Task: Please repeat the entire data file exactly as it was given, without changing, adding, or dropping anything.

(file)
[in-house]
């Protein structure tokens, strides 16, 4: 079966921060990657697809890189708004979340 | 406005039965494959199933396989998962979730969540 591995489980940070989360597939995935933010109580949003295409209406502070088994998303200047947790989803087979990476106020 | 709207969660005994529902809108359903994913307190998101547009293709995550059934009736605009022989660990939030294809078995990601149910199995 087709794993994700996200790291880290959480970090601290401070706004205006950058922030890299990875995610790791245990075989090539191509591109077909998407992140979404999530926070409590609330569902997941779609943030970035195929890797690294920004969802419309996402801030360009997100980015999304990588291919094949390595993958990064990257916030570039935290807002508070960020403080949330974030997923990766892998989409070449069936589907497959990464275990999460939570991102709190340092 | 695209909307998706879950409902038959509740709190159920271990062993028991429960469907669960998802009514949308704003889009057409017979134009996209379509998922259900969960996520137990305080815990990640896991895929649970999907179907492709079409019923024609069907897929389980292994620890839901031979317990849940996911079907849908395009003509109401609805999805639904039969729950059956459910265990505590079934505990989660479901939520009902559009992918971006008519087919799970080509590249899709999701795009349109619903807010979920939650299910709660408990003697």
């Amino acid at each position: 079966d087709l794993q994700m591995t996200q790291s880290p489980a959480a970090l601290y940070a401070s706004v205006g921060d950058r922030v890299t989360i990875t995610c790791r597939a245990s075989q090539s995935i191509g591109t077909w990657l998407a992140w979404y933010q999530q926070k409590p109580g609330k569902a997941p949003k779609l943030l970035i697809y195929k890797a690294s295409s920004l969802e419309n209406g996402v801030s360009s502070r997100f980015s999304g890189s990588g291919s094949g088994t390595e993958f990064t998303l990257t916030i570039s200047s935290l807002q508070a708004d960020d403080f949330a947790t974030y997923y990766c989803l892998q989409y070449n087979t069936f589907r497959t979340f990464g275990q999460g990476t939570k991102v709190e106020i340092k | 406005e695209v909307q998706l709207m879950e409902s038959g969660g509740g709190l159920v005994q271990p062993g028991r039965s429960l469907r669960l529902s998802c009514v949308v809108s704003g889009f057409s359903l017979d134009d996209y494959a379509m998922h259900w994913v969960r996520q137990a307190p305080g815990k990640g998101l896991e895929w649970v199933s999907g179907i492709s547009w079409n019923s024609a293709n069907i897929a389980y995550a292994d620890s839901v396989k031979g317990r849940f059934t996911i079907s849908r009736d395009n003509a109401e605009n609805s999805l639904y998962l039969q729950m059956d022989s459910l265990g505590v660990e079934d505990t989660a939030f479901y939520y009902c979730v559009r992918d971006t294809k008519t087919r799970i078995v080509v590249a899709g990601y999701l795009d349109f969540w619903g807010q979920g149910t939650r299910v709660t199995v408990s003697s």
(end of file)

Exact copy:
[in-house]
């Protein structure tokens, strides 16, 4: 079966921060990657697809890189708004979340 | 406005039965494959199933396989998962979730969540 591995489980940070989360597939995935933010109580949003295409209406502070088994998303200047947790989803087979990476106020 | 709207969660005994529902809108359903994913307190998101547009293709995550059934009736605009022989660990939030294809078995990601149910199995 087709794993994700996200790291880290959480970090601290401070706004205006950058922030890299990875995610790791245990075989090539191509591109077909998407992140979404999530926070409590609330569902997941779609943030970035195929890797690294920004969802419309996402801030360009997100980015999304990588291919094949390595993958990064990257916030570039935290807002508070960020403080949330974030997923990766892998989409070449069936589907497959990464275990999460939570991102709190340092 | 695209909307998706879950409902038959509740709190159920271990062993028991429960469907669960998802009514949308704003889009057409017979134009996209379509998922259900969960996520137990305080815990990640896991895929649970999907179907492709079409019923024609069907897929389980292994620890839901031979317990849940996911079907849908395009003509109401609805999805639904039969729950059956459910265990505590079934505990989660479901939520009902559009992918971006008519087919799970080509590249899709999701795009349109619903807010979920939650299910709660408990003697």
């Amino acid at each position: 079966d087709l794993q994700m591995t996200q790291s880290p489980a959480a970090l601290y940070a401070s706004v205006g921060d950058r922030v890299t989360i990875t995610c790791r597939a245990s075989q090539s995935i191509g591109t077909w990657l998407a992140w979404y933010q999530q926070k409590p109580g609330k569902a997941p949003k779609l943030l970035i697809y195929k890797a690294s295409s920004l969802e419309n209406g996402v801030s360009s502070r997100f980015s999304g890189s990588g291919s094949g088994t390595e993958f990064t998303l990257t916030i570039s200047s935290l807002q508070a708004d960020d403080f949330a947790t974030y997923y990766c989803l892998q989409y070449n087979t069936f589907r497959t979340f990464g275990q999460g990476t939570k991102v709190e106020i340092k | 406005e695209v909307q998706l709207m879950e409902s038959g969660g509740g709190l159920v005994q271990p062993g028991r039965s429960l469907r669960l529902s998802c009514v949308v809108s704003g889009f057409s359903l017979d134009d996209y494959a379509m998922h259900w994913v969960r996520q137990a307190p305080g815990k990640g998101l896991e895929w649970v199933s999907g179907i492709s547009w079409n019923s024609a293709n069907i897929a389980y995550a292994d620890s839901v396989k031979g317990r849940f059934t996911i079907s849908r009736d395009n003509a109401e605009n609805s999805l639904y998962l039969q729950m059956d022989s459910l265990g505590v660990e079934d505990t989660a939030f479901y939520y009902c979730v559009r992918d971006t294809k008519t087919r799970i078995v080509v590249a899709g990601y999701l795009d349109f969540w619903g807010q979920g149910t939650r299910v709660t199995v408990s003697s």